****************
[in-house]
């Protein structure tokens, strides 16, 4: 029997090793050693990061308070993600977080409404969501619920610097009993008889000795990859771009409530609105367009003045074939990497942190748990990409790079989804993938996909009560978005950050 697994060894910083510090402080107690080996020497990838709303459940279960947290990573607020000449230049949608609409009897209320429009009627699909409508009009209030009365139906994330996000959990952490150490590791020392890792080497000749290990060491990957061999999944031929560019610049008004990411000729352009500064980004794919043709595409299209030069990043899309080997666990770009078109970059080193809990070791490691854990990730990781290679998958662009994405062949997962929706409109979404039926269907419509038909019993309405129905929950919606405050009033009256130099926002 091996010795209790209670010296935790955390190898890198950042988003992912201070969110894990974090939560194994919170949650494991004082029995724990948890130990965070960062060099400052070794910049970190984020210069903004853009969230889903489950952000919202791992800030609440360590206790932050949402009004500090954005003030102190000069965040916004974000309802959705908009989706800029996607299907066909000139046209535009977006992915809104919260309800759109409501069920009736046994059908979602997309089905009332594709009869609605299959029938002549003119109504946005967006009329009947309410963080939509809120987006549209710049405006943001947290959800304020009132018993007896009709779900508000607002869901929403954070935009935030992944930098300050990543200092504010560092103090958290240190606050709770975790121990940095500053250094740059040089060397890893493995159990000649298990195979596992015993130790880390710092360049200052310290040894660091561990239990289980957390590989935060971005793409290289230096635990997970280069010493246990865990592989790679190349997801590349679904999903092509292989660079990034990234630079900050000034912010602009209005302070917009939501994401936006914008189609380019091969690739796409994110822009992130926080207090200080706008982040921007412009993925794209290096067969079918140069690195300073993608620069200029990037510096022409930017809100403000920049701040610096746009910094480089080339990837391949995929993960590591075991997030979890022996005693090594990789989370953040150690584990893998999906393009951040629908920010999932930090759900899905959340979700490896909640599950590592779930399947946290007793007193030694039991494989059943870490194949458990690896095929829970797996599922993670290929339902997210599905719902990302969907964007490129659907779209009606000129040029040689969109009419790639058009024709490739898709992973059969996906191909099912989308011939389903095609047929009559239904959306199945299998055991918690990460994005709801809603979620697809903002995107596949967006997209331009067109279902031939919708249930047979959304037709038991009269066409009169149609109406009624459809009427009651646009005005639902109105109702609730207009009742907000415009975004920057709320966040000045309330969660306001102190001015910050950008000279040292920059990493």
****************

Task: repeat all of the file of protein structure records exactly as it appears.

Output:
[in-house]
């Protein structure tokens, strides 16, 4: 029997090793050693990061308070993600977080409404969501619920610097009993008889000795990859771009409530609105367009003045074939990497942190748990990409790079989804993938996909009560978005950050 697994060894910083510090402080107690080996020497990838709303459940279960947290990573607020000449230049949608609409009897209320429009009627699909409508009009209030009365139906994330996000959990952490150490590791020392890792080497000749290990060491990957061999999944031929560019610049008004990411000729352009500064980004794919043709595409299209030069990043899309080997666990770009078109970059080193809990070791490691854990990730990781290679998958662009994405062949997962929706409109979404039926269907419509038909019993309405129905929950919606405050009033009256130099926002 091996010795209790209670010296935790955390190898890198950042988003992912201070969110894990974090939560194994919170949650494991004082029995724990948890130990965070960062060099400052070794910049970190984020210069903004853009969230889903489950952000919202791992800030609440360590206790932050949402009004500090954005003030102190000069965040916004974000309802959705908009989706800029996607299907066909000139046209535009977006992915809104919260309800759109409501069920009736046994059908979602997309089905009332594709009869609605299959029938002549003119109504946005967006009329009947309410963080939509809120987006549209710049405006943001947290959800304020009132018993007896009709779900508000607002869901929403954070935009935030992944930098300050990543200092504010560092103090958290240190606050709770975790121990940095500053250094740059040089060397890893493995159990000649298990195979596992015993130790880390710092360049200052310290040894660091561990239990289980957390590989935060971005793409290289230096635990997970280069010493246990865990592989790679190349997801590349679904999903092509292989660079990034990234630079900050000034912010602009209005302070917009939501994401936006914008189609380019091969690739796409994110822009992130926080207090200080706008982040921007412009993925794209290096067969079918140069690195300073993608620069200029990037510096022409930017809100403000920049701040610096746009910094480089080339990837391949995929993960590591075991997030979890022996005693090594990789989370953040150690584990893998999906393009951040629908920010999932930090759900899905959340979700490896909640599950590592779930399947946290007793007193030694039991494989059943870490194949458990690896095929829970797996599922993670290929339902997210599905719902990302969907964007490129659907779209009606000129040029040689969109009419790639058009024709490739898709992973059969996906191909099912989308011939389903095609047929009559239904959306199945299998055991918690990460994005709801809603979620697809903002995107596949967006997209331009067109279902031939919708249930047979959304037709038991009269066409009169149609109406009624459809009427009651646009005005639902109105109702609730207009009742907000415009975004920057709320966040000045309330969660306001102190001015910050950008000279040292920059990493």